Clara moved away from the kitchen window and walked to the patio door which led to the backyard. She pat her daughter’s head as the girl came up the steps and inside the house. She watched as Josephine took her place at the table in the kitchen. She walked into the kitchen and retrieved the two glass plates containing their peanut butter and jelly sandwiches from the counter, then smiled as she turned to carry them to the table.
She froze, nearly losing her grip of the plates.
Josephine sat the table, talking animatedly at the empty chair across from her. There was no one sitting in the chair, but she acted as though there was. She even laughed at something funny.
Josephine turned to smile at her. “Mommy, come and meet my new friend.”
Clara cautiously stepped forward. She noted the empty chair then looked at her daughter again. “Your…friend?”
Josephine nodded. “His name is Arthur and he’s the one who came back with me.”
Clara shook her head in confusion, walking to the table and placing the plates down. “Back from where?”
“Back from the pit, Mommy,” Josephine replied matter-of-factly. “That’s where I went after the car hit me. Arthur helped me to come back, and now he’s going to bring his friends back with him, too.”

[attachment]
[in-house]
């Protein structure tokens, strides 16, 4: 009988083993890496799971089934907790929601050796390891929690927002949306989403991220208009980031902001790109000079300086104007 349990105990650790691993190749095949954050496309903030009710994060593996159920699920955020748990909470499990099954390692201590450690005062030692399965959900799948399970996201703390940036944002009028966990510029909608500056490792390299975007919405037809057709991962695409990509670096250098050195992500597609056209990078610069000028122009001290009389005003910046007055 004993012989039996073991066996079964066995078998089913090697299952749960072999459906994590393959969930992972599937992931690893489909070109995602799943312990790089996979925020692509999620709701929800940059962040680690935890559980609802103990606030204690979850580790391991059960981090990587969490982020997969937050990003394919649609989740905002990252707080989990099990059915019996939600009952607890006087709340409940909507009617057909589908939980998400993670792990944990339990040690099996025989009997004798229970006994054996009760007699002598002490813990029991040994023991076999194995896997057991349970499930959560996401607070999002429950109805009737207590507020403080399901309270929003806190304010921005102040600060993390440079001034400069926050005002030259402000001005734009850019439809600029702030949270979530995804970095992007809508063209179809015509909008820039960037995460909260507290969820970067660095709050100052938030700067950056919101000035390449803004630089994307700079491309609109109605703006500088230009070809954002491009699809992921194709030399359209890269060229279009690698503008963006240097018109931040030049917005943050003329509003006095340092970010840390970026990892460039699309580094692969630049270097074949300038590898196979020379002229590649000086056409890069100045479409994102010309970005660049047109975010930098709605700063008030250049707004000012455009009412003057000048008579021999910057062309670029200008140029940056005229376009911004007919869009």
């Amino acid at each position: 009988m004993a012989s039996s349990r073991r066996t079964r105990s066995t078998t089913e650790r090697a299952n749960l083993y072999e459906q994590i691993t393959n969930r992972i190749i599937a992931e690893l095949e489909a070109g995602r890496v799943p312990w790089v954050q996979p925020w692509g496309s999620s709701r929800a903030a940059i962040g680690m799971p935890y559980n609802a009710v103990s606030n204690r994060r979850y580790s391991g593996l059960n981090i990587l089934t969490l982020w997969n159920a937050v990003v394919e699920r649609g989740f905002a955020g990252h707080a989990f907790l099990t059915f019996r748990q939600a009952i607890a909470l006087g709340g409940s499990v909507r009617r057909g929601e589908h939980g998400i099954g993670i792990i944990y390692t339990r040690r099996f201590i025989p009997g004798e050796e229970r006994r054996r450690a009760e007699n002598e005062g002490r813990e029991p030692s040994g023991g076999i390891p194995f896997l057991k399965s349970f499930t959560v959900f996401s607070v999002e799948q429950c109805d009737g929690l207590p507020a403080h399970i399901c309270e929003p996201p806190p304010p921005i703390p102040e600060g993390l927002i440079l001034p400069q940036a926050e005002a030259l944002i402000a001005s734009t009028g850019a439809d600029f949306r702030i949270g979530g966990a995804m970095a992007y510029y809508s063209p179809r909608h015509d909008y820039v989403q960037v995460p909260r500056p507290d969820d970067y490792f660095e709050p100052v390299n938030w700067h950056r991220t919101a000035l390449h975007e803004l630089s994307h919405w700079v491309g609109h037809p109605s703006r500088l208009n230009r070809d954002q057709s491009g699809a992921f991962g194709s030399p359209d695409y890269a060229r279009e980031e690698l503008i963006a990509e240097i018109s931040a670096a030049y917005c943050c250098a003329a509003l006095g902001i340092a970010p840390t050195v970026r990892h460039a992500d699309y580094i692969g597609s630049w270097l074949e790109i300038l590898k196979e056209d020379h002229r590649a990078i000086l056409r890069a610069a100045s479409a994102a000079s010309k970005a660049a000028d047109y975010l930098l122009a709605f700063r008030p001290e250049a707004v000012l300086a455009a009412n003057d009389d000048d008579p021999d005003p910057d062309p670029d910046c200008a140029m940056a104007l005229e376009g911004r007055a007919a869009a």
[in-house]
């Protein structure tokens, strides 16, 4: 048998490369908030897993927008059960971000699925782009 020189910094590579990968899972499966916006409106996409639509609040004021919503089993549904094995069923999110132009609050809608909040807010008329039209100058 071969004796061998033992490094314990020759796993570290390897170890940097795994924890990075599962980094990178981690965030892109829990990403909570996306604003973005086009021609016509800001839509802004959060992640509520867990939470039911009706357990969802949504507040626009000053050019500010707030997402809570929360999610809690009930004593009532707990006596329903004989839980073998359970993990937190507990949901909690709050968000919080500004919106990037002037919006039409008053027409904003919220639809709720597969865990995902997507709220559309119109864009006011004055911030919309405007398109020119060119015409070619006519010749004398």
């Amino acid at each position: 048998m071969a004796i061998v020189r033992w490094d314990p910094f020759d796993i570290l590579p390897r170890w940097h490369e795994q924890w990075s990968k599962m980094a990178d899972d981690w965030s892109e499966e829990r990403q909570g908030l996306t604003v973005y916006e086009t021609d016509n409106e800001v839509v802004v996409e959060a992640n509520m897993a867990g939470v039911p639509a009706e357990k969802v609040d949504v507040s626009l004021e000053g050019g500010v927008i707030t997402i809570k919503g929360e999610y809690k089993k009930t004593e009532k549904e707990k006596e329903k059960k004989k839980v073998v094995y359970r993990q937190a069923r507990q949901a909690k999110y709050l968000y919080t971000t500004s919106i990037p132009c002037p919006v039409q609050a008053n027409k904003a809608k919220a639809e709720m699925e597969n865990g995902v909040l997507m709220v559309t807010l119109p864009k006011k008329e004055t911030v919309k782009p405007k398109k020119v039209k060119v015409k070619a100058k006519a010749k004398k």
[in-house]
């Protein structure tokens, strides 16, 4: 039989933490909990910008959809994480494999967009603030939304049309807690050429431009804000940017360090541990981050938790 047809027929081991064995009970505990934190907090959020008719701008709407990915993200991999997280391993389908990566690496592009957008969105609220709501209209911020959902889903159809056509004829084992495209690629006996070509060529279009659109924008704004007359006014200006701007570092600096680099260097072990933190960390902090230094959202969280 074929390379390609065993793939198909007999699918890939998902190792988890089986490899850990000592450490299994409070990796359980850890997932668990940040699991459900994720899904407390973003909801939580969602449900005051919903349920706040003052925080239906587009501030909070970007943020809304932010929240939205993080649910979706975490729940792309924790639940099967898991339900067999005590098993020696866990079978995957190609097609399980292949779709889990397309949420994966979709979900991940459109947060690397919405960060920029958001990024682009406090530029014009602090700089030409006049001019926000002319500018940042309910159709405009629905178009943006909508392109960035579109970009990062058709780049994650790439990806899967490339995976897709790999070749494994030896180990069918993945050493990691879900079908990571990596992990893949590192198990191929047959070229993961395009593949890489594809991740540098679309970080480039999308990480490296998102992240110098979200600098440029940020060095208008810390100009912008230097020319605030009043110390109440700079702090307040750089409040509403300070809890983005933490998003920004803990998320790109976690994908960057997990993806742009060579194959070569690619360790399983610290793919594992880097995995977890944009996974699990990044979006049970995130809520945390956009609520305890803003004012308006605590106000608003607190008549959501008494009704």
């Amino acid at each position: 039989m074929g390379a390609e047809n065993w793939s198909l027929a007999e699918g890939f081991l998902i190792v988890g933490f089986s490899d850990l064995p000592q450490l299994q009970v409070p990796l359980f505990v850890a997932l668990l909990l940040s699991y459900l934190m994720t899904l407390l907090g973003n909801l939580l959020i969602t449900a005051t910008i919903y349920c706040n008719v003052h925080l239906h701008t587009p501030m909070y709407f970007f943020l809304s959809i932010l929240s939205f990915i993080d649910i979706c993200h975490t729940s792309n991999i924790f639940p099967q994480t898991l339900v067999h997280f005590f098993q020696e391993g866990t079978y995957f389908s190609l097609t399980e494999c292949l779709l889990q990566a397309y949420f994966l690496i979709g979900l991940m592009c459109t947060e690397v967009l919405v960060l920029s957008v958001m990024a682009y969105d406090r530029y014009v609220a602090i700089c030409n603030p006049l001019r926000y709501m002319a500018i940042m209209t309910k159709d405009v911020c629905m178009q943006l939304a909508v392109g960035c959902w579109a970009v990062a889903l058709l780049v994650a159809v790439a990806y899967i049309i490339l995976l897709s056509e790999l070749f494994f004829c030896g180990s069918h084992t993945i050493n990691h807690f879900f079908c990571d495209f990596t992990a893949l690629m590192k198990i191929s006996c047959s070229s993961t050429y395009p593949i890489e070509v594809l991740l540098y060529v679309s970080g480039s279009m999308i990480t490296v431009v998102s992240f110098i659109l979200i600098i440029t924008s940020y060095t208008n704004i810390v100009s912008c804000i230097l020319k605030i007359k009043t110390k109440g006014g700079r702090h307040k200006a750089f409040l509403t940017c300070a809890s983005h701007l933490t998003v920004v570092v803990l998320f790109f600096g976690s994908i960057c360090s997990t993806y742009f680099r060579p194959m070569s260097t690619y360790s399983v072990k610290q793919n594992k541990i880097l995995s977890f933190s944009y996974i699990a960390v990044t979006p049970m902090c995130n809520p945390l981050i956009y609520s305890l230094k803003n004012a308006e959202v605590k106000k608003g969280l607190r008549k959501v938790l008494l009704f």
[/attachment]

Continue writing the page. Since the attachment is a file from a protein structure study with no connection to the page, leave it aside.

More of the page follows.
Clara tried to tell herself that this was an “imaginary friend” phase that her daughter must be going through, but she had a strong feeling this particular friend she was talking about wasn’t imaginary.
“Really?” she asked, trying to sound interested.
Josephine nodded. “All we have to do is go find them. They will be our friends forever.”
“Yes, dear,” Clara said, smiling and trying to hide the fear in her voice.
She looked down at her sandwich, no longer feeling hungry.
Josephine didn’t appear to be hungry, either. In fact, Clara realized, as she looked at her daughter with growing trepidation, Josephine rarely ate ever since coming home from the hospital.
Clara had always chalked her daughter’s lack of appetite up to the trauma she had just survived, but now maybe there was another reason. Josephine never had any nightmares about the accident and acted like she was her old self again. But something told Clara that she wasn’t.